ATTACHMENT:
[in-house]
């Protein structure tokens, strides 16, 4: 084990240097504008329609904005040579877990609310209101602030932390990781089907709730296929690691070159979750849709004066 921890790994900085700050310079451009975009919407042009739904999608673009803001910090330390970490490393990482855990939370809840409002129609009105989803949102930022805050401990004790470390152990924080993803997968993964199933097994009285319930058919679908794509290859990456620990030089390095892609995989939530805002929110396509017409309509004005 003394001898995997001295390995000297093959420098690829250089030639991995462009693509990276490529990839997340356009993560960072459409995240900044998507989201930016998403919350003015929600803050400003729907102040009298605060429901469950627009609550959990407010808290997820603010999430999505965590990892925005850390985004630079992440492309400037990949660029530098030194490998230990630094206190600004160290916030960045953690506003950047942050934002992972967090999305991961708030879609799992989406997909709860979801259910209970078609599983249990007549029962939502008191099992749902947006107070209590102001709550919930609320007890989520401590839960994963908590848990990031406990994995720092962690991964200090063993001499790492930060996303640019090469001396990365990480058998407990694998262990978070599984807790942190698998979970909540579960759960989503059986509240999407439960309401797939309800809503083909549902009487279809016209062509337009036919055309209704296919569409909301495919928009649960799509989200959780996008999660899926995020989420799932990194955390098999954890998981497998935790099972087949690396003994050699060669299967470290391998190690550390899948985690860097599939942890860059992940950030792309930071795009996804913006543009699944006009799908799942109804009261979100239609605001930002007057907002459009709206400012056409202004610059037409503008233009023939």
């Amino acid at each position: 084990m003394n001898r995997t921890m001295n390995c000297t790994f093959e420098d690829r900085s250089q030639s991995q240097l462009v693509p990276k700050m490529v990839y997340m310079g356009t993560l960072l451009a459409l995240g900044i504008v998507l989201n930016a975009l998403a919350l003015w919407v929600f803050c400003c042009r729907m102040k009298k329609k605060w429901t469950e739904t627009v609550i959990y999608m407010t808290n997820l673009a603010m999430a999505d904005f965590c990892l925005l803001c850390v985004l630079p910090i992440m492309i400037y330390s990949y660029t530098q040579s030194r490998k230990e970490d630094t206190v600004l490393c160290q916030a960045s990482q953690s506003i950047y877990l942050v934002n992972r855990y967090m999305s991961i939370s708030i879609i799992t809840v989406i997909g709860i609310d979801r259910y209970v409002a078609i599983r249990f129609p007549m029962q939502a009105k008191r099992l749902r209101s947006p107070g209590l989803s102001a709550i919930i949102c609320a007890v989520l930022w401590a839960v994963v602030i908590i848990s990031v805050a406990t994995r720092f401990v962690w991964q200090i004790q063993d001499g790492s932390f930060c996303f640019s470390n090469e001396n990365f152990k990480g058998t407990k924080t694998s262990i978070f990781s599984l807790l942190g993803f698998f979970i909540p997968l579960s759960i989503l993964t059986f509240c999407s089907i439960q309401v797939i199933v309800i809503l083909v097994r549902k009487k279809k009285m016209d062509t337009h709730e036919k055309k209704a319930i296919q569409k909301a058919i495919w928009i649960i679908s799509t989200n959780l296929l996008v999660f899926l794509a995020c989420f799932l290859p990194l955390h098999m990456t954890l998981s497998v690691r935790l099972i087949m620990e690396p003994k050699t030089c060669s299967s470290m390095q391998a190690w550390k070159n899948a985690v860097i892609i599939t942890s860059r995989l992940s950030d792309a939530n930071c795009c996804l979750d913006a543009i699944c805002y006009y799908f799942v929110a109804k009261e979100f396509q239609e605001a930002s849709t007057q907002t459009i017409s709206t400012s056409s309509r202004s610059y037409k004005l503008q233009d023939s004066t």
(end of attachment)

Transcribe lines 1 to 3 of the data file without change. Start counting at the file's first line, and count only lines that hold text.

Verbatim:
[in-house]
């Protein structure tokens, strides 16, 4: 084990240097504008329609904005040579877990609310209101602030932390990781089907709730296929690691070159979750849709004066 921890790994900085700050310079451009975009919407042009739904999608673009803001910090330390970490490393990482855990939370809840409002129609009105989803949102930022805050401990004790470390152990924080993803997968993964199933097994009285319930058919679908794509290859990456620990030089390095892609995989939530805002929110396509017409309509004005 003394001898995997001295390995000297093959420098690829250089030639991995462009693509990276490529990839997340356009993560960072459409995240900044998507989201930016998403919350003015929600803050400003729907102040009298605060429901469950627009609550959990407010808290997820603010999430999505965590990892925005850390985004630079992440492309400037990949660029530098030194490998230990630094206190600004160290916030960045953690506003950047942050934002992972967090999305991961708030879609799992989406997909709860979801259910209970078609599983249990007549029962939502008191099992749902947006107070209590102001709550919930609320007890989520401590839960994963908590848990990031406990994995720092962690991964200090063993001499790492930060996303640019090469001396990365990480058998407990694998262990978070599984807790942190698998979970909540579960759960989503059986509240999407439960309401797939309800809503083909549902009487279809016209062509337009036919055309209704296919569409909301495919928009649960799509989200959780996008999660899926995020989420799932990194955390098999954890998981497998935790099972087949690396003994050699060669299967470290391998190690550390899948985690860097599939942890860059992940950030792309930071795009996804913006543009699944006009799908799942109804009261979100239609605001930002007057907002459009709206400012056409202004610059037409503008233009023939």
């Amino acid at each position: 084990m003394n001898r995997t921890m001295n390995c000297t790994f093959e420098d690829r900085s250089q030639s991995q240097l462009v693509p990276k700050m490529v990839y997340m310079g356009t993560l960072l451009a459409l995240g900044i504008v998507l989201n930016a975009l998403a919350l003015w919407v929600f803050c400003c042009r729907m102040k009298k329609k605060w429901t469950e739904t627009v609550i959990y999608m407010t808290n997820l673009a603010m999430a999505d904005f965590c990892l925005l803001c850390v985004l630079p910090i992440m492309i400037y330390s990949y660029t530098q040579s030194r490998k230990e970490d630094t206190v600004l490393c160290q916030a960045s990482q953690s506003i950047y877990l942050v934002n992972r855990y967090m999305s991961i939370s708030i879609i799992t809840v989406i997909g709860i609310d979801r259910y209970v409002a078609i599983r249990f129609p007549m029962q939502a009105k008191r099992l749902r209101s947006p107070g209590l989803s102001a709550i919930i949102c609320a007890v989520l930022w401590a839960v994963v602030i908590i848990s990031v805050a406990t994995r720092f401990v962690w991964q200090i004790q063993d001499g790492s932390f930060c996303f640019s470390n090469e001396n990365f152990k990480g058998t407990k924080t694998s262990i978070f990781s599984l807790l942190g993803f698998f979970i909540p997968l579960s759960i989503l993964t059986f509240c999407s089907i439960q309401v797939i199933v309800i809503l083909v097994r549902k009487k279809k009285m016209d062509t337009h709730e036919k055309k209704a319930i296919q569409k909301a058919i495919w928009i649960i679908s799509t989200n959780l296929l996008v999660f899926l794509a995020c989420f799932l290859p990194l955390h098999m990456t954890l998981s497998v690691r935790l099972i087949m620990e690396p003994k050699t030089c060669s299967s470290m390095q391998a190690w550390k070159n899948a985690v860097i892609i599939t942890s860059r995989l992940s950030d792309a939530n930071c795009c996804l979750d913006a543009i699944c805002y006009y799908f799942v929110a109804k009261e979100f396509q239609e605001a930002s849709t007057q907002t459009i017409s709206t400012s056409s309509r202004s610059y037409k004005l503008q233009d023939s004066t």